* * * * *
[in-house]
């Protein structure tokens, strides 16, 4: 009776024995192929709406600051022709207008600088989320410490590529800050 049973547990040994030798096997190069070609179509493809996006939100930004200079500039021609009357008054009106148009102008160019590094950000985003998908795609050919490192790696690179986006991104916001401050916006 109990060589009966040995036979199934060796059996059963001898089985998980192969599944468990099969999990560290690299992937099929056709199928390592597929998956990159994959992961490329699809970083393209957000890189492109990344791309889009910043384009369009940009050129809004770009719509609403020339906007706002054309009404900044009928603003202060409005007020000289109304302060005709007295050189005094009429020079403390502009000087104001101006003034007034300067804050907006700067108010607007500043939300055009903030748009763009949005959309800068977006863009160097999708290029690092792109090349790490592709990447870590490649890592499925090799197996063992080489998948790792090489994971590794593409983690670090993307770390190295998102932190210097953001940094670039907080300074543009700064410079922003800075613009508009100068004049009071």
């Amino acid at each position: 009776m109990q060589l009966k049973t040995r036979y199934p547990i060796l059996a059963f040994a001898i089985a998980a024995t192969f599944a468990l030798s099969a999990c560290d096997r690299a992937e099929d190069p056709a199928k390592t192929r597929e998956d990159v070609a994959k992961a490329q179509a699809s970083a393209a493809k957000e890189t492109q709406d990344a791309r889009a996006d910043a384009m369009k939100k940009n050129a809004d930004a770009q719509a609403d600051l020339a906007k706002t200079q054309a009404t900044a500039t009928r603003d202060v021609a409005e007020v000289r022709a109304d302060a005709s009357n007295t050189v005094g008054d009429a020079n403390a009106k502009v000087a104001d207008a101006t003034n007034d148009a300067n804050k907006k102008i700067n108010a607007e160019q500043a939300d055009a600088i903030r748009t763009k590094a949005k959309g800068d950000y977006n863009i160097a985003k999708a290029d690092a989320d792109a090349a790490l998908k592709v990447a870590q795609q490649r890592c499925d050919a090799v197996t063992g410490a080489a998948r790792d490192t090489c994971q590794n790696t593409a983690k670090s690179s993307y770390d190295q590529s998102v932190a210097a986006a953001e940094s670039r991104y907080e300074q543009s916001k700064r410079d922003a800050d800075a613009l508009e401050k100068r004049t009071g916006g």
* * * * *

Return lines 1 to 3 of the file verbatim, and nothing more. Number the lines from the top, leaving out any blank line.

[in-house]
């Protein structure tokens, strides 16, 4: 009776024995192929709406600051022709207008600088989320410490590529800050 049973547990040994030798096997190069070609179509493809996006939100930004200079500039021609009357008054009106148009102008160019590094950000985003998908795609050919490192790696690179986006991104916001401050916006 109990060589009966040995036979199934060796059996059963001898089985998980192969599944468990099969999990560290690299992937099929056709199928390592597929998956990159994959992961490329699809970083393209957000890189492109990344791309889009910043384009369009940009050129809004770009719509609403020339906007706002054309009404900044009928603003202060409005007020000289109304302060005709007295050189005094009429020079403390502009000087104001101006003034007034300067804050907006700067108010607007500043939300055009903030748009763009949005959309800068977006863009160097999708290029690092792109090349790490592709990447870590490649890592499925090799197996063992080489998948790792090489994971590794593409983690670090993307770390190295998102932190210097953001940094670039907080300074543009700064410079922003800075613009508009100068004049009071």
């Amino acid at each position: 009776m109990q060589l009966k049973t040995r036979y199934p547990i060796l059996a059963f040994a001898i089985a998980a024995t192969f599944a468990l030798s099969a999990c560290d096997r690299a992937e099929d190069p056709a199928k390592t192929r597929e998956d990159v070609a994959k992961a490329q179509a699809s970083a393209a493809k957000e890189t492109q709406d990344a791309r889009a996006d910043a384009m369009k939100k940009n050129a809004d930004a770009q719509a609403d600051l020339a906007k706002t200079q054309a009404t900044a500039t009928r603003d202060v021609a409005e007020v000289r022709a109304d302060a005709s009357n007295t050189v005094g008054d009429a020079n403390a009106k502009v000087a104001d207008a101006t003034n007034d148009a300067n804050k907006k102008i700067n108010a607007e160019q500043a939300d055009a600088i903030r748009t763009k590094a949005k959309g800068d950000y977006n863009i160097a985003k999708a290029d690092a989320d792109a090349a790490l998908k592709v990447a870590q795609q490649r890592c499925d050919a090799v197996t063992g410490a080489a998948r790792d490192t090489c994971q590794n790696t593409a983690k670090s690179s993307y770390d190295q590529s998102v932190a210097a986006a953001e940094s670039r991104y907080e300074q543009s916001k700064r410079d922003a800050d800075a613009l508009e401050k100068r004049t009071g916006g």